• The OUS system admission requirements include (at a minimum): high school graduation or the equivalent; subject-area requirements in English, math, science, social studies and second language; a minimum GPA of 2.75-3.0; and either the SAT I or ACT (www.ous.edu/pass/documents/current/OUS2005-06policy.pdf PDF Document External Link, retrieved 2004).
  • In order to ensure the rigor of the high school coursework that Oregon students complete in the process of preparing for college, The OUS Course Approval Process was redesigned to require high schools to map course content to college entry standards. High school staff can map high school course content to PASS standards and indicate students' opportunity to meet varying levels of proficiency. OUS requires every Oregon high school to list the courses in all six content areas in which students have full or partial opportunity to demonstrate proficiency in each standard. High school administrators are encouraged (but not required) to use this process as an opportunity to align curriculum within departments and across content areas (www.ous.edu/enroll/CAPforms.doc Word Document External Link, retrieved, 2004).

Most Oregon school districts are currently using a computerized system to track student progress toward earning a Certificate of Initial Mastery (CIM) and the high school diploma. At least one district has piloted a system to document student progress toward meeting the Oregon University System Proficiency-based Admission Standards (PASS).

Oregon Integrated Data System: Pilot and Prototype for an Electronic K-16 Integrated Data-Transfer System.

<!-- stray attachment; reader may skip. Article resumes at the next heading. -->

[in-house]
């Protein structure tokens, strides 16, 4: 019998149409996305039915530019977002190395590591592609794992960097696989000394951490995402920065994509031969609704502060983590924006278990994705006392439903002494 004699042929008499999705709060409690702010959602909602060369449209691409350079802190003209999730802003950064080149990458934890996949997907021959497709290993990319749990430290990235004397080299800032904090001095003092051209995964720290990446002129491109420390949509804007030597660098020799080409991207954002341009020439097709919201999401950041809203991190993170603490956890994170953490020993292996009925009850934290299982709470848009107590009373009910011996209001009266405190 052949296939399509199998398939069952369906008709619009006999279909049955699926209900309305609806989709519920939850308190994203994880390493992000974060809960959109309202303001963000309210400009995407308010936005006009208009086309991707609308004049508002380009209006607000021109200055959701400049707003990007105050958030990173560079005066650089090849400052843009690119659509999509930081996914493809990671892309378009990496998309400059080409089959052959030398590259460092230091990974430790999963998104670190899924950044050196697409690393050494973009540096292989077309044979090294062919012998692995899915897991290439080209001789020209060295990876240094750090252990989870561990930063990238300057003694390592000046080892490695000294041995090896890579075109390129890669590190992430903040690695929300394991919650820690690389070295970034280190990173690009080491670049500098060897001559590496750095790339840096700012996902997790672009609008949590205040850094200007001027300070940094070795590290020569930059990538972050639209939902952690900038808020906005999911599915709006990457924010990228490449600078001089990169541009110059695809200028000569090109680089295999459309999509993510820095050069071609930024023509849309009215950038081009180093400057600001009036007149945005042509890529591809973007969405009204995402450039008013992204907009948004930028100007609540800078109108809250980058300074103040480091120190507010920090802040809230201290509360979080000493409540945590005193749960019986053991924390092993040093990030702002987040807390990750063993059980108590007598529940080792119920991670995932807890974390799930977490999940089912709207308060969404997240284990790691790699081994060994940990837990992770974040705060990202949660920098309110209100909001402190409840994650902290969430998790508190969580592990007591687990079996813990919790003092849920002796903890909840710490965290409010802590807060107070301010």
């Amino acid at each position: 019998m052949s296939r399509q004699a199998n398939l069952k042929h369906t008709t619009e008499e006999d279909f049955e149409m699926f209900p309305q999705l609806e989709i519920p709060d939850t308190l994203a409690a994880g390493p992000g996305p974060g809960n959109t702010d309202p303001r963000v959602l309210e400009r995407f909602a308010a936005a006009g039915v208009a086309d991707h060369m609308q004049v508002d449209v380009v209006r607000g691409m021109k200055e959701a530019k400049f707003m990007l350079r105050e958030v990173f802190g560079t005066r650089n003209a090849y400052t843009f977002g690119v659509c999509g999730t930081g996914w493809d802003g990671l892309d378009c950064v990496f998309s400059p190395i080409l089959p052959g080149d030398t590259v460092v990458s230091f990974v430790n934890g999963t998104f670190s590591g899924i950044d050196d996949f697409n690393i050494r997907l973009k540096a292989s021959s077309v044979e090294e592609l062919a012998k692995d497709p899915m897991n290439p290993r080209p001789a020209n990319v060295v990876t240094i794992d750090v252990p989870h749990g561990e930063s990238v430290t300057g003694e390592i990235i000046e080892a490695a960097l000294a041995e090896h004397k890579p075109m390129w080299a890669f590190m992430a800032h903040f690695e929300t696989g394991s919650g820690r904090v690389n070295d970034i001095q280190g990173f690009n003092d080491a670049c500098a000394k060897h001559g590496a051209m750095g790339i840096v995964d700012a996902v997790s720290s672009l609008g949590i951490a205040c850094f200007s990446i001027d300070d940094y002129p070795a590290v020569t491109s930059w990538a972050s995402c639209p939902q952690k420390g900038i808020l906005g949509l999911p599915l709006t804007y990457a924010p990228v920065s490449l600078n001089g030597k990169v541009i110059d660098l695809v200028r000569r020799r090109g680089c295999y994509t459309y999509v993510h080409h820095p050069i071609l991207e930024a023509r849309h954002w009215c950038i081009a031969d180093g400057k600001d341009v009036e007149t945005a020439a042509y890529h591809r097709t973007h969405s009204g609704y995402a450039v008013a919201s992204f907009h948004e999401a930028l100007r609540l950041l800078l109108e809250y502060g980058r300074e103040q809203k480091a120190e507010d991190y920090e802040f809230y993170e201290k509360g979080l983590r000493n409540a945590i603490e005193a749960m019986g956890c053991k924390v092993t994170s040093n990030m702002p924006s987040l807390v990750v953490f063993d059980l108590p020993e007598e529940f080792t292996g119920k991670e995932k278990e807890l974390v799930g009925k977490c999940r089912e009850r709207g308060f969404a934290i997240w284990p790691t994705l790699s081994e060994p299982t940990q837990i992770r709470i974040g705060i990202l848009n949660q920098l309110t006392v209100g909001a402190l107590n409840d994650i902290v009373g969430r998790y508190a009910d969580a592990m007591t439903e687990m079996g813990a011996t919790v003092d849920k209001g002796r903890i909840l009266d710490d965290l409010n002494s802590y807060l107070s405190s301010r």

Under legislative mandate, the Oregon Department of Education has developed a conceptual design for a K-16 record-keeping system and has contracted and developed the technical design specifications for the education plan/profile for K-12 students. The K-16 system would connect K-12, OUS and community college data systems, including the College Admission Profile, the Student Information System (SIS) and the Oregon Student Record. Staff from the Department of Community Colleges and Workforce Development and the OUS Chancellor's Office collaborated on the conceptual design. www.ode.state.or.us/teachlearn/certificates/cam/pdfs/ccpdedplanprofile_sec1.pdf PDF Document

Since 2000, teacher preparation programs have been required to align their curriculum with the state's K-12 Content and Performance Standards. Further, teacher candidates must meet established performance standards for certification and teacher preparation program coursework must incorporate the knowledge and skills required for licensure (OAR 584-017-0100).